In mid eighties, when I joined a metal producer as GET (Graduate Engineer -Trainee), metal production and processing was altogether a different ball game. Apart from an EAF and concast, we had a small manually operated rolling mill where the labourers used to feed the hot billet in between the rolls using long tongs. This process was repeated from both sides of the rolls every time changing the billet face. Quite a risky operation considering very few safety gadgets these labourers were wearing. With no concept of ‘housekeeping’, the shopfloor environment was very dusty and dirty. Labour unions were very strong at that time and undoubtedly the bosses of the shopfloor were not the managers or the supervisors but the rowdy union leaders. Naturally the fresh GETs like us felt out of the place and also somewhat unsafe. Spending professional life in such a shady place after studying engineering can not be anybody’s dream. I think this was the main reason why ‘Metallurgy’ was the last preference of all the engineering streams prevailing at that time. Many engineering colleges would not even have this branch. Even the salaries in metallurgical plants were no way comparable with other industry verticals like auto, electrical, engineering etc. Further, many such plants are situated far away from the big cities, offering limited opportunities for socialising and entertainment. Those were the times with no mobiles and only one or two channels on the TV. Why would a young engineering graduate join this industry unless all the other options are exhausted ?
Since then in last about three and half decades, the metallurgical industry has surely changed its style of functioning, both in the office as well as in the plant. In eighties and ninties, the new management philosophies and techniques like Kaizen, JIT, TQM, Quality Circles were the buzz words in the industry and in almost all the big corporates. The management executives and ‘would be’ senior management personals would waste lot of professional time in attending these useless training sessions and playing childish games in the name of team building, as a part of these sessions. I know some would surely argue from the other side and would definitely have few valid and logical points.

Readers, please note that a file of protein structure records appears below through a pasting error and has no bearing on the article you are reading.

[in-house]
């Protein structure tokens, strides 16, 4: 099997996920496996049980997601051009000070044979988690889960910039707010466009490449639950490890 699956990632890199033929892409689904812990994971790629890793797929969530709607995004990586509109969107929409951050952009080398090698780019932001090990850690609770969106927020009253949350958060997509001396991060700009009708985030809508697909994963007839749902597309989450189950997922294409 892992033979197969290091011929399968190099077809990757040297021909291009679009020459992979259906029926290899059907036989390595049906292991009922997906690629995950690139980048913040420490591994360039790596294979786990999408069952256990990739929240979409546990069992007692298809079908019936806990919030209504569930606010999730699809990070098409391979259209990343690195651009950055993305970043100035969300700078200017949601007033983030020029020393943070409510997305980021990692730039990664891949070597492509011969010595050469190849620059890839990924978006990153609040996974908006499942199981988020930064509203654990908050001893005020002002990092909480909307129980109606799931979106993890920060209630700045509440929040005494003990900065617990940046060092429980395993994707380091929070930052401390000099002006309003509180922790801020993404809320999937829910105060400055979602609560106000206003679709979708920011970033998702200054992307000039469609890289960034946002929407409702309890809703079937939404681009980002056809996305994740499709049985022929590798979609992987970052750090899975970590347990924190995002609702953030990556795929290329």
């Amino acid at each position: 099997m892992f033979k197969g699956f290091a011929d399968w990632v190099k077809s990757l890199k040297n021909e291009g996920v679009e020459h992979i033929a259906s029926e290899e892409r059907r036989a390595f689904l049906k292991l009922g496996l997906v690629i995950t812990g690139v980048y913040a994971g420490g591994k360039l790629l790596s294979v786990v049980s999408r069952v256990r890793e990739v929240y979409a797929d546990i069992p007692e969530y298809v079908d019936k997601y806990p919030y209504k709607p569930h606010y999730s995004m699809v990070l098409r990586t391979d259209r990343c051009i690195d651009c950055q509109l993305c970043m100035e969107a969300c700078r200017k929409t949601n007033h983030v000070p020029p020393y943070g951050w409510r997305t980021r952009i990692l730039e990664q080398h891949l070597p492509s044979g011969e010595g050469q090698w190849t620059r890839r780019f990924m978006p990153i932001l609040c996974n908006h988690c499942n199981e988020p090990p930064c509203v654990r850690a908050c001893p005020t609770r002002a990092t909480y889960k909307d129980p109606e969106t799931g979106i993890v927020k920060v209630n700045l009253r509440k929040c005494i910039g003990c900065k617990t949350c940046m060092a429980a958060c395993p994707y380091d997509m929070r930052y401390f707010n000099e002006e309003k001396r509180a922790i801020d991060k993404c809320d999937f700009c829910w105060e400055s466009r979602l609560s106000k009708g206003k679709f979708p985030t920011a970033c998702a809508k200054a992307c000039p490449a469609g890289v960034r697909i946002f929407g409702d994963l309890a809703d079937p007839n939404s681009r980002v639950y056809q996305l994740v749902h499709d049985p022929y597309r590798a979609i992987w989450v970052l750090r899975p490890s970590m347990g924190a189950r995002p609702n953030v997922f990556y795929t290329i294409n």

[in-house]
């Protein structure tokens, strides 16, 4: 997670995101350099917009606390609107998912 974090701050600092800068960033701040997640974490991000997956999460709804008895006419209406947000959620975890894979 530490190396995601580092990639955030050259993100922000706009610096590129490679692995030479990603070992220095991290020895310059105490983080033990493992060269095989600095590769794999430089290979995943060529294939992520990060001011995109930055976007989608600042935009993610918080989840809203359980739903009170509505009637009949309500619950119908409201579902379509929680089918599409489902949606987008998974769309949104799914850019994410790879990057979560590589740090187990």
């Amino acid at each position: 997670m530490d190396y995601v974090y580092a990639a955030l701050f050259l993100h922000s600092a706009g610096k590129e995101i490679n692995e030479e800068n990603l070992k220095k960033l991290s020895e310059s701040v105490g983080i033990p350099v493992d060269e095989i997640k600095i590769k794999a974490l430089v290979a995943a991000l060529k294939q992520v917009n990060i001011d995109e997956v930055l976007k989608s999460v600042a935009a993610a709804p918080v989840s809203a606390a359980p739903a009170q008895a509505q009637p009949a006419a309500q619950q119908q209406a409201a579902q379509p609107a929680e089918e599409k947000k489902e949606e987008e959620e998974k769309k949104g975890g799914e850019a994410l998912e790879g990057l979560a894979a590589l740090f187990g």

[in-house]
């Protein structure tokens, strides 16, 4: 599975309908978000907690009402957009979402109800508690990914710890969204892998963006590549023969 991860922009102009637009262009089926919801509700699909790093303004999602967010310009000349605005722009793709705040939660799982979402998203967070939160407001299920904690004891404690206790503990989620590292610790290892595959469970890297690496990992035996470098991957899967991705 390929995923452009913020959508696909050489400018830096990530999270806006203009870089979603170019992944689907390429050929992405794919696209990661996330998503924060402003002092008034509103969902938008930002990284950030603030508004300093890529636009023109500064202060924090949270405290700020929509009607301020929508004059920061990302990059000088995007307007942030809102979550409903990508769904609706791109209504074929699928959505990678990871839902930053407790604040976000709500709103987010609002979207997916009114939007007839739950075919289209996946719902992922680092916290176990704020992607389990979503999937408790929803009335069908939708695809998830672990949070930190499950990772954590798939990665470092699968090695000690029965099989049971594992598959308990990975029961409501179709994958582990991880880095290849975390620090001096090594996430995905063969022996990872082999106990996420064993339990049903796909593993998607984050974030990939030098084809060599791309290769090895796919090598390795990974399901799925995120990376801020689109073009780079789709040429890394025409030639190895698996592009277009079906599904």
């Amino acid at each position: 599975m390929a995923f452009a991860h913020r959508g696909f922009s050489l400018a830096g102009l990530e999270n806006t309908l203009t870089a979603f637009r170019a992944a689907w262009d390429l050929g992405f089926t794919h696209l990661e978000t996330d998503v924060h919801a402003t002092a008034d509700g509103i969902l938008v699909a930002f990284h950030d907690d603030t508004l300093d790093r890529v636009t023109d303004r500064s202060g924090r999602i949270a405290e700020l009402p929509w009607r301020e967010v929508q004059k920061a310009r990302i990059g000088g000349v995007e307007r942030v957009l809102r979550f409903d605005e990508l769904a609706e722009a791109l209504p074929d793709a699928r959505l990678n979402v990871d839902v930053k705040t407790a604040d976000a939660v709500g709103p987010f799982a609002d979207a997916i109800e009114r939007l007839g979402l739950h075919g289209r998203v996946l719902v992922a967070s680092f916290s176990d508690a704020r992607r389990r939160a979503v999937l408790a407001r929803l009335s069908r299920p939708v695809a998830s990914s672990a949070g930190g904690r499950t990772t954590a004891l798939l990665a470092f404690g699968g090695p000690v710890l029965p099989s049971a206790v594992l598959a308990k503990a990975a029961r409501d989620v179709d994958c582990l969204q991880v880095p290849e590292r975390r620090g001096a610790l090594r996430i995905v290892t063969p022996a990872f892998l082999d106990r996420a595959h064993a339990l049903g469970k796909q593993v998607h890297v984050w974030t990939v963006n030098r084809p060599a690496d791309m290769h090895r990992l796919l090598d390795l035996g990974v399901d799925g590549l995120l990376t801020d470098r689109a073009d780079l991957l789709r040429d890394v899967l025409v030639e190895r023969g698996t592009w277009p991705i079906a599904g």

The real transition took place by the start of 21st century when modern technologies like automation, ERP started creeping in the industry. Metallurgists started sitting in AC offices instead of an iron cabin situated at one corner of the shopfloor. Even the meltshops, rolling mills and the other processing lines in the plant were now controlled, monitored and operated through a central control station studded with monitors displaying real time figures, graphs and charts. The salaries too improved over the years and with the explosion in telecommunication sector, now it does not really matter wheather you are in Mumbai or at a remote location in Odisha.
Today the new concepts like digitalization, Industry 4.0 are storming the industry but I feel that the shopfloor is a place which can be made still better, with some innovative housekeeping, cleanliness, targeting zero accident weeks and months and consolidating professional work environment with human face !